While our bodies have an absolute requirement for essential amino acids, and essential fatty acids, as covered in detail in an earlier article, according to the Dietary Reference Intakes for Energy, Carbohydrate, Fiber, Fat, Fatty Acids, Cholesterol, Protein and Amino Acids (2005) there is no essential need for dietary carbohydrate provided that “adequate amounts of protein and fat are consumed”.

That is, a low carb or ketogenic diet can be ‘complete’ as long as it supplies adequate amounts of protein (with all essential amino acids) and fat (with the essential fatty acids) and also provides the other nutrients the body requires (such as vitamins and minerals).

This is where I can help. I’ll design a nutritionally adequate Meal Plan specifically for you, in light of any clinical conditions you may have and factoring in your goals in choosing to eat this way.

Let me address the common (but unfounded) misconceptions that a low carb or ketogenic diet is “restrictive”, “imbalanced” or “not sustainable”.

A Low Carb or Keto Diet is “restrictive”, “imbalanced” or “not sustainable”

Usually, when people make comments like these, they have absolutely no idea that there are different types of low carb and keto diets. Ketogenic diets used in epilepsy and seizure disorder are very specific, as are ketogenic diets used for those with specific types of cancer. Ketogenic diets used to target insulin resistance associated with Type 2 Diabetes or pre-Diabetes are different again.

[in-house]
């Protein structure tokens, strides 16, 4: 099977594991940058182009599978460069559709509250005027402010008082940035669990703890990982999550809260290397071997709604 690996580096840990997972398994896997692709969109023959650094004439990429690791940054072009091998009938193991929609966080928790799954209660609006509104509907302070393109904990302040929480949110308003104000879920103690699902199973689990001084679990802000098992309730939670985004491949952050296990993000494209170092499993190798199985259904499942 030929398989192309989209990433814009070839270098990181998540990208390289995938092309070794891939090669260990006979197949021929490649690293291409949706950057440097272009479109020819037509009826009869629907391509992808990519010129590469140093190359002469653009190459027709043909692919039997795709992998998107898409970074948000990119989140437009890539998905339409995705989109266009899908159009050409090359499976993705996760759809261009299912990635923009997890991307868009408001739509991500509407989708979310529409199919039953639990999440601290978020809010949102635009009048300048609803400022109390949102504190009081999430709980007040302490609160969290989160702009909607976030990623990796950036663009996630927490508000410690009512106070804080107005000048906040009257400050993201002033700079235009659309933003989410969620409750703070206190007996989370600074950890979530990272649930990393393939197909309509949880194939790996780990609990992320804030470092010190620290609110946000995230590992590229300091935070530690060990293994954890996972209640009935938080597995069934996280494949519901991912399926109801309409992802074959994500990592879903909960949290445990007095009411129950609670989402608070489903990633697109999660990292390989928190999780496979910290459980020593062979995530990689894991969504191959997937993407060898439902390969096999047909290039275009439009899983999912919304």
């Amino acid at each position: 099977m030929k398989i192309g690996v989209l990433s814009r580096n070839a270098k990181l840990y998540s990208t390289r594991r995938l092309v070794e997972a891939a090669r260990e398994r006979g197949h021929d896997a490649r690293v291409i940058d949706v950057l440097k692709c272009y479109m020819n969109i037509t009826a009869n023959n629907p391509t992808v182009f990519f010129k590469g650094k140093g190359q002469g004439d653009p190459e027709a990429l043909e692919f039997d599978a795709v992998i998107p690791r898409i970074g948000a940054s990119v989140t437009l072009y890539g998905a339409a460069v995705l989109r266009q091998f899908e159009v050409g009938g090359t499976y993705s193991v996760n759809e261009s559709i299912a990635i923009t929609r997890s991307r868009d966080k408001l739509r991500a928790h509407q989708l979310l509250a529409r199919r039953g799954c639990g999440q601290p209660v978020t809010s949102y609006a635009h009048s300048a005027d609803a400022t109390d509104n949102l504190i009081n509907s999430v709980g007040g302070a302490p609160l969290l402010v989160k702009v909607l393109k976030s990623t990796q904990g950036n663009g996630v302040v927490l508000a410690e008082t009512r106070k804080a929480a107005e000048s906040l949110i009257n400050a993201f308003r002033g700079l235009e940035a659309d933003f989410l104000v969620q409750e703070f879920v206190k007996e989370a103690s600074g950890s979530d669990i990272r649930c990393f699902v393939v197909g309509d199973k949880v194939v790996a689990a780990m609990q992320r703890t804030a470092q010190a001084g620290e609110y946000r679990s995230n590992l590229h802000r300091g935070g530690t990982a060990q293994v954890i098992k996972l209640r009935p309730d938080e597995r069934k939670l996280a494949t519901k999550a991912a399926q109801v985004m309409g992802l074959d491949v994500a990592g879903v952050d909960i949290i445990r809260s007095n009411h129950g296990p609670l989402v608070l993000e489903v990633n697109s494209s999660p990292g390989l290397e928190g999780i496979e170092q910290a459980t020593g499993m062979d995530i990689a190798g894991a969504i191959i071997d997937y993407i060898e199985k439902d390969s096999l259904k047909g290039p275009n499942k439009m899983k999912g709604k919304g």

Foods and ratios of foods eaten when following a low carb diet targeting insulin resistance based on Dr. Jason Fung’s approach will differ somewhat from a low carb diet based on Dr. Eric Westman’s approach. A low carb diet based on Dr. Stephen Phinney and Dr. Jeff Volek’s approach will be different during the weight loss phase than during weight maintenance. As well, some low carb diets target protein and others target fat. Some promote unrestricted saturated fat in all forms, including bacon and cream, while others don’t. For example Dr. Fung’s approach does not limit eggs, cream and bacon and for weight loss, Dr. Westman’s approach does.

Low Carb Food Categories (based on a diagram from Dr. Ted Naiman)

In my practice, I focus on whole, unprocessed foods that are naturally low in carbohydrates and that come from a wide range of food categories, including non-starchy vegetables, plant fats, low sugar fruit, meat fish poultry and seafood, and animal fat.

I encourage people to eat the fat naturally found in the flesh of animal protein, but to trim meat of extraneous visible fat.